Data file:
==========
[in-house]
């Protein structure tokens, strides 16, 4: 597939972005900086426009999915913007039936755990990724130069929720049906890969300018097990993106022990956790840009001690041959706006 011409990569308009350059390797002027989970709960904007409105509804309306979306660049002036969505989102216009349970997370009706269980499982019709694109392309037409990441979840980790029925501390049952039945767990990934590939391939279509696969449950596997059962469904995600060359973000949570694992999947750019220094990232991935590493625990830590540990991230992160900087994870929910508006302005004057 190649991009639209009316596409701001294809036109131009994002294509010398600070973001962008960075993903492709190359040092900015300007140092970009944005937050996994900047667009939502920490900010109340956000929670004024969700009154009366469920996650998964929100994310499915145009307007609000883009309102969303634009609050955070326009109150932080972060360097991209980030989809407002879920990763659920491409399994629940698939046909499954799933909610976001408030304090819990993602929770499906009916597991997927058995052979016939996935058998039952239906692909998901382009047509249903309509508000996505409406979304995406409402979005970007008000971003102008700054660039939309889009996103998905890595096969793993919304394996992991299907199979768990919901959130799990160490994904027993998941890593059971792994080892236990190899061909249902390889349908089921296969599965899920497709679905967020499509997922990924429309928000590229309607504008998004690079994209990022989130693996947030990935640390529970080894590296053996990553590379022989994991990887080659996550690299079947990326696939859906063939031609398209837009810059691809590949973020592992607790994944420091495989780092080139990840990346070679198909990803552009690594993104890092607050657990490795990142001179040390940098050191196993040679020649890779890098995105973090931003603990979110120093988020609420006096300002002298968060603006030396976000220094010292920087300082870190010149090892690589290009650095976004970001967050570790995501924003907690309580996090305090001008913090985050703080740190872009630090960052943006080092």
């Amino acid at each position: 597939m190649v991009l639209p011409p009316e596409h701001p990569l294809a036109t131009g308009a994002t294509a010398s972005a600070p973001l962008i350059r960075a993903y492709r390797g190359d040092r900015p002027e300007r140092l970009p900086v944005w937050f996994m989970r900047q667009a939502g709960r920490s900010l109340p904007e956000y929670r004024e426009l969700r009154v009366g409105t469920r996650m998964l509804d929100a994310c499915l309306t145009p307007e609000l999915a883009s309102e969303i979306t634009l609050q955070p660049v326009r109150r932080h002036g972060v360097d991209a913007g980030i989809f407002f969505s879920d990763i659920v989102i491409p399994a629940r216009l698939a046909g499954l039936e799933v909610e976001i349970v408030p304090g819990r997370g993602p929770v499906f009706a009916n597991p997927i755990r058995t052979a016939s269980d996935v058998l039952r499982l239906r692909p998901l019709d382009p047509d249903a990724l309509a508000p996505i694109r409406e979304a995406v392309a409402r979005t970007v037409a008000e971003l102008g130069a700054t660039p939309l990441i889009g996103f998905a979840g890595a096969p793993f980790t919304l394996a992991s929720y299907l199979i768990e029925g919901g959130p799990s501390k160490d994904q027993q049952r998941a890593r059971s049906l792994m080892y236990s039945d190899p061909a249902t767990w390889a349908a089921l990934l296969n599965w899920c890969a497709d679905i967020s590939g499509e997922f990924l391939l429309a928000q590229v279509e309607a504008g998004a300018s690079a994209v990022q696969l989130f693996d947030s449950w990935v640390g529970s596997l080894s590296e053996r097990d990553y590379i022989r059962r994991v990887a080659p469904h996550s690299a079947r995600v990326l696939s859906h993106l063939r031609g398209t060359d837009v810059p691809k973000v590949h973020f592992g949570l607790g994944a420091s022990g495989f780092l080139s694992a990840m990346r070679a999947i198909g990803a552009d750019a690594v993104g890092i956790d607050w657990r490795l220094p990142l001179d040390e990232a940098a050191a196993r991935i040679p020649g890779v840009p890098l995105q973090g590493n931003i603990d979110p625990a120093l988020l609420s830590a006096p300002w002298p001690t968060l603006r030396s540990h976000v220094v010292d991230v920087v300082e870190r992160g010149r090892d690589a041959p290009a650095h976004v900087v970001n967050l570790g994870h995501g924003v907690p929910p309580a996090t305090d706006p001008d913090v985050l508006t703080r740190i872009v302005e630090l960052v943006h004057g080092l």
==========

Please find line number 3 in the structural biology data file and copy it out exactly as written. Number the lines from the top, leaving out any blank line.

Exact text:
């Amino acid at each position: 597939m190649v991009l639209p011409p009316e596409h701001p990569l294809a036109t131009g308009a994002t294509a010398s972005a600070p973001l962008i350059r960075a993903y492709r390797g190359d040092r900015p002027e300007r140092l970009p900086v944005w937050f996994m989970r900047q667009a939502g709960r920490s900010l109340p904007e956000y929670r004024e426009l969700r009154v009366g409105t469920r996650m998964l509804d929100a994310c499915l309306t145009p307007e609000l999915a883009s309102e969303i979306t634009l609050q955070p660049v326009r109150r932080h002036g972060v360097d991209a913007g980030i989809f407002f969505s879920d990763i659920v989102i491409p399994a629940r216009l698939a046909g499954l039936e799933v909610e976001i349970v408030p304090g819990r997370g993602p929770v499906f009706a009916n597991p997927i755990r058995t052979a016939s269980d996935v058998l039952r499982l239906r692909p998901l019709d382009p047509d249903a990724l309509a508000p996505i694109r409406e979304a995406v392309a409402r979005t970007v037409a008000e971003l102008g130069a700054t660039p939309l990441i889009g996103f998905a979840g890595a096969p793993f980790t919304l394996a992991s929720y299907l199979i768990e029925g919901g959130p799990s501390k160490d994904q027993q049952r998941a890593r059971s049906l792994m080892y236990s039945d190899p061909a249902t767990w390889a349908a089921l990934l296969n599965w899920c890969a497709d679905i967020s590939g499509e997922f990924l391939l429309a928000q590229v279509e309607a504008g998004a300018s690079a994209v990022q696969l989130f693996d947030s449950w990935v640390g529970s596997l080894s590296e053996r097990d990553y590379i022989r059962r994991v990887a080659p469904h996550s690299a079947r995600v990326l696939s859906h993106l063939r031609g398209t060359d837009v810059p691809k973000v590949h973020f592992g949570l607790g994944a420091s022990g495989f780092l080139s694992a990840m990346r070679a999947i198909g990803a552009d750019a690594v993104g890092i956790d607050w657990r490795l220094p990142l001179d040390e990232a940098a050191a196993r991935i040679p020649g890779v840009p890098l995105q973090g590493n931003i603990d979110p625990a120093l988020l609420s830590a006096p300002w002298p001690t968060l603006r030396s540990h976000v220094v010292d991230v920087v300082e870190r992160g010149r090892d690589a041959p290009a650095h976004v900087v970001n967050l570790g994870h995501g924003v907690p929910p309580a996090t305090d706006p001008d913090v985050l508006t703080r740190i872009v302005e630090l960052v943006h004057g080092l």